By Richard Edenfield
Editor’s Note: This piece was written in response to a series of stories published by FewerThan500 editors called Dust Bowl Chemistry, Invisible Nazis. The series was sparked by a 1933 yearbook page a writing prompt. Read the editors’ stories here.
Robert H Silber had started his own frog farm. Instead of cows or sheep one saw endless green vibrating as if a giant lawn were plugged into a high voltage socket. A breeze stroked a visceral horizon of writhing flesh. The deepest chirping as if crickets with laryngitis.
“A frog farm?”
“For the legs?”
“Is there even such a thing?”
“He has one, so yes.”
Helen Schock rocked in her chair giving her a momentary sensation of freedom. Back and forth as if a caveman’s version of a time machine. She drank fine French wine out of a crystal glass bought in Paris during a love affair in 1935. It rained in space one evening, a billion stars fluttering with feathered razor light as she fell in love. She held his strong shoulders. Their eyes kissed with their mouths shut. This memory played over and over in her mind that moved to and fro.
“She was the sanest one of us all!”
“She just rocks back and forth?”
“40 years of rocking. Seven chairs. One memory.”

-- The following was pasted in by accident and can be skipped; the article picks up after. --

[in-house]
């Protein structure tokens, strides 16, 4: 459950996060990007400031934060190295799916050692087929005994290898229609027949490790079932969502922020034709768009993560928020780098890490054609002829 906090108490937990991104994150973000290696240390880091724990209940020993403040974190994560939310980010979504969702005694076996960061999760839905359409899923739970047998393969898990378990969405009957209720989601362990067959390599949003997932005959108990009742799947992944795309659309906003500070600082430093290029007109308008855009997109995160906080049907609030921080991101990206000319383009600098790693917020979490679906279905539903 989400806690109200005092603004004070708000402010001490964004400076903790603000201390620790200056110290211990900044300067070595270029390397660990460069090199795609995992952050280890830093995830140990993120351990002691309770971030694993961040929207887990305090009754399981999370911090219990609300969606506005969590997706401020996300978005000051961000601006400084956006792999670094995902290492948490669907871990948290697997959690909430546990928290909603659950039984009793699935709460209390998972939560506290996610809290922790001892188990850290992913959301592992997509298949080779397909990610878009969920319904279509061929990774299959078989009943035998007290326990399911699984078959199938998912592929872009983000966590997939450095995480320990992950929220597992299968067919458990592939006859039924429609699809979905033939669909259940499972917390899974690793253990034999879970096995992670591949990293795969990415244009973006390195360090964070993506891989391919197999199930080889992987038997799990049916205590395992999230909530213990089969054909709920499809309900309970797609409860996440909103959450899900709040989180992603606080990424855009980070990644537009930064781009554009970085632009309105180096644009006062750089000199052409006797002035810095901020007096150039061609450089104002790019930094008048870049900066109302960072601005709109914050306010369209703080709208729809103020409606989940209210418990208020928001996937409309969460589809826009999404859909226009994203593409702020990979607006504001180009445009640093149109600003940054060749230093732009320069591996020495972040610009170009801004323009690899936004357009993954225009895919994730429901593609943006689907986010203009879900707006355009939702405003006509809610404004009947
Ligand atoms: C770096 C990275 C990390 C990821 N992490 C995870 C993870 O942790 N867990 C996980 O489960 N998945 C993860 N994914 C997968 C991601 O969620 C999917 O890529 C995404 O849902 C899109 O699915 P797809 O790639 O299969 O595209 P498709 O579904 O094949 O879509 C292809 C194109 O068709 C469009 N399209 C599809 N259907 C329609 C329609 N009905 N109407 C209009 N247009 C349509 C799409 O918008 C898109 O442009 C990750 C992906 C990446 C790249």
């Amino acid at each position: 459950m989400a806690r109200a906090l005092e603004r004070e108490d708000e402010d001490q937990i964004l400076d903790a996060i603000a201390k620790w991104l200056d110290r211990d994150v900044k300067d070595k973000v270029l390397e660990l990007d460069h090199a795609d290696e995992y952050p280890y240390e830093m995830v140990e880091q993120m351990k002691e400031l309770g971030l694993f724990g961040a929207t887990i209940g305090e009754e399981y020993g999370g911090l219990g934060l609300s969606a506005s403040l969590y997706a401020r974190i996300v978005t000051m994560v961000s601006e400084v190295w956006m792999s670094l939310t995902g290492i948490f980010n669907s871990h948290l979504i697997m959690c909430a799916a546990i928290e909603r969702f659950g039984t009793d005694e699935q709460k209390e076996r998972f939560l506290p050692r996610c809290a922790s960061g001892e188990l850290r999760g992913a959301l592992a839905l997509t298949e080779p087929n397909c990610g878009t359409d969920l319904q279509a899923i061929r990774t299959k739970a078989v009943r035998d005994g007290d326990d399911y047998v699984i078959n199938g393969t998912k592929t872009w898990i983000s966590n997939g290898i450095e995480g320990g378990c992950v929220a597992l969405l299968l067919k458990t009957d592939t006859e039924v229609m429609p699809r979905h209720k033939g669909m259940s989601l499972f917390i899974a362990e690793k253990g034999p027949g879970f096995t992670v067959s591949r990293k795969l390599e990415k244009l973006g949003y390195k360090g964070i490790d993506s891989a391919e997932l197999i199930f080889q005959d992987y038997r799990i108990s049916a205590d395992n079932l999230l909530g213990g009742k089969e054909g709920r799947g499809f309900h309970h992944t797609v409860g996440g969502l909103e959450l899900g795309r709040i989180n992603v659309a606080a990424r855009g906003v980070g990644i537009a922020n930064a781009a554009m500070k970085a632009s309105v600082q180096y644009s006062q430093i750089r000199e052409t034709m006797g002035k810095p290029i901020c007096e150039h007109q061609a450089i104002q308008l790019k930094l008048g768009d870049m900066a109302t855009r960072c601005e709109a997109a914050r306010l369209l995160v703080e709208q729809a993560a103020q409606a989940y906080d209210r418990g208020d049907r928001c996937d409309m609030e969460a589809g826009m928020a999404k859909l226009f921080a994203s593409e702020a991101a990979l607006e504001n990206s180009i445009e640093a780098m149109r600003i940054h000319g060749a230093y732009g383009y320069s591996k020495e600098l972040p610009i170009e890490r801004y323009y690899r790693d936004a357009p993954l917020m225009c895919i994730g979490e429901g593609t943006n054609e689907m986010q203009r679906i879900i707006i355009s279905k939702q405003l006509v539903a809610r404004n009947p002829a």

Myra J. Stroud got into reverse S&M. She killed people with kindness. Would rope them to a chair and serve them cake with pink sprinkles while reciting Keats. She found the meanest men she could, married, and then tortured them by reading “Love Labors Lost” to them nonstop. She opened a shop in San Francisco on Sutter Street in 1939 and sold homemade perfumes. The shop windows sat like paintings of a breath. There was a fire in 1941 and it made the whole block smell like some strange exotic fragrance — a cross between a protest of freesias and Old Spice. It was December 7th. Her husband died the same day on his ship in Hawaii. To this day the location of her shop leaks a strong desire to please like a long line of crude oil tickling the surface of the Pacific.
“No one turns out like you think.”
“Yes. It’s all very fantastic.”
Harold Albert Stoll always wore the best ties. He loved ties. He became obsessed with ties. He got jobs where he had to wear a tie. He could tie a tie faster than anyone in the world. He entered a national tie contest and beat the former champion of tie tying named Marshal Schmidt. He won by 7.8 seconds. He owned 27,274 ties. He was buried with all his ties. Several roses were left at his grave every month by an unknown person. Roses that would never bloom. The rosebuds looked like Harold’s perfect tie knots. And their aroma made a formal scent in the air like fine woven French fabric.
“He was so handsome.”
They folded the yearbook and silenced time’s voice. All the faces were now back in their trance of pages. Then they returned to their life running a baby rhinoceros circus wondering what a bizarre life it truly was. And what perfectly peculiar people were in it.
Richard Edenfield dislikes these short bios written after someone’s writing piece. He does not want to talk about his education or how many places he has been published; he can’t think of anything more boring than that. He does not like talking about himself or his writing. He does not want to impress you in any way. But, if you are a pretty girl, you can leave your email or phone number in the comments section and Richard will be more than happy to contact you and talk all about himself all day long.